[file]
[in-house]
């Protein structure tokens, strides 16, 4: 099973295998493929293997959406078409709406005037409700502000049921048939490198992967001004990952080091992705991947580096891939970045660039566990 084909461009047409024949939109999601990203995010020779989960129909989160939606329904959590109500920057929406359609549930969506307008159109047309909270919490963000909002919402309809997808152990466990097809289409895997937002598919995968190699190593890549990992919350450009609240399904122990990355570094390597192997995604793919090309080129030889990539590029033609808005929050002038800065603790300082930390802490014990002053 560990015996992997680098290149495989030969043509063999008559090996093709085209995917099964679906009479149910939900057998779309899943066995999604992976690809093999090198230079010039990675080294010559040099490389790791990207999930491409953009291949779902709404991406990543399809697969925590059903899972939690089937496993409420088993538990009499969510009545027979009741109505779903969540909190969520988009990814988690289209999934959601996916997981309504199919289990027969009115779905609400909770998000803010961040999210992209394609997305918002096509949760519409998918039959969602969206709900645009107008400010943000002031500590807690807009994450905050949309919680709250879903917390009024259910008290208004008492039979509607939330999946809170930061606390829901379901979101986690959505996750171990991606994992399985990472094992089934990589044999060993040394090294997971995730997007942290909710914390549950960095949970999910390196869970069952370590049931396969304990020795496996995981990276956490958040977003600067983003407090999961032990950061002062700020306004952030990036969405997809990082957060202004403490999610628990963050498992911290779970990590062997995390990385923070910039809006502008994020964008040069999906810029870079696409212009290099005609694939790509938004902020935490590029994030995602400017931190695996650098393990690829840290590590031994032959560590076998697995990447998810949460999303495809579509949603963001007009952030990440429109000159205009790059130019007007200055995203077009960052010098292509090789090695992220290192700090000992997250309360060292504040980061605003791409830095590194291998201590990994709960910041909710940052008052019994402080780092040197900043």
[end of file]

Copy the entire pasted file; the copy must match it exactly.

[in-house]
């Protein structure tokens, strides 16, 4: 099973295998493929293997959406078409709406005037409700502000049921048939490198992967001004990952080091992705991947580096891939970045660039566990 084909461009047409024949939109999601990203995010020779989960129909989160939606329904959590109500920057929406359609549930969506307008159109047309909270919490963000909002919402309809997808152990466990097809289409895997937002598919995968190699190593890549990992919350450009609240399904122990990355570094390597192997995604793919090309080129030889990539590029033609808005929050002038800065603790300082930390802490014990002053 560990015996992997680098290149495989030969043509063999008559090996093709085209995917099964679906009479149910939900057998779309899943066995999604992976690809093999090198230079010039990675080294010559040099490389790791990207999930491409953009291949779902709404991406990543399809697969925590059903899972939690089937496993409420088993538990009499969510009545027979009741109505779903969540909190969520988009990814988690289209999934959601996916997981309504199919289990027969009115779905609400909770998000803010961040999210992209394609997305918002096509949760519409998918039959969602969206709900645009107008400010943000002031500590807690807009994450905050949309919680709250879903917390009024259910008290208004008492039979509607939330999946809170930061606390829901379901979101986690959505996750171990991606994992399985990472094992089934990589044999060993040394090294997971995730997007942290909710914390549950960095949970999910390196869970069952370590049931396969304990020795496996995981990276956490958040977003600067983003407090999961032990950061002062700020306004952030990036969405997809990082957060202004403490999610628990963050498992911290779970990590062997995390990385923070910039809006502008994020964008040069999906810029870079696409212009290099005609694939790509938004902020935490590029994030995602400017931190695996650098393990690829840290590590031994032959560590076998697995990447998810949460999303495809579509949603963001007009952030990440429109000159205009790059130019007007200055995203077009960052010098292509090789090695992220290192700090000992997250309360060292504040980061605003791409830095590194291998201590990994709960910041909710940052008052019994402080780092040197900043």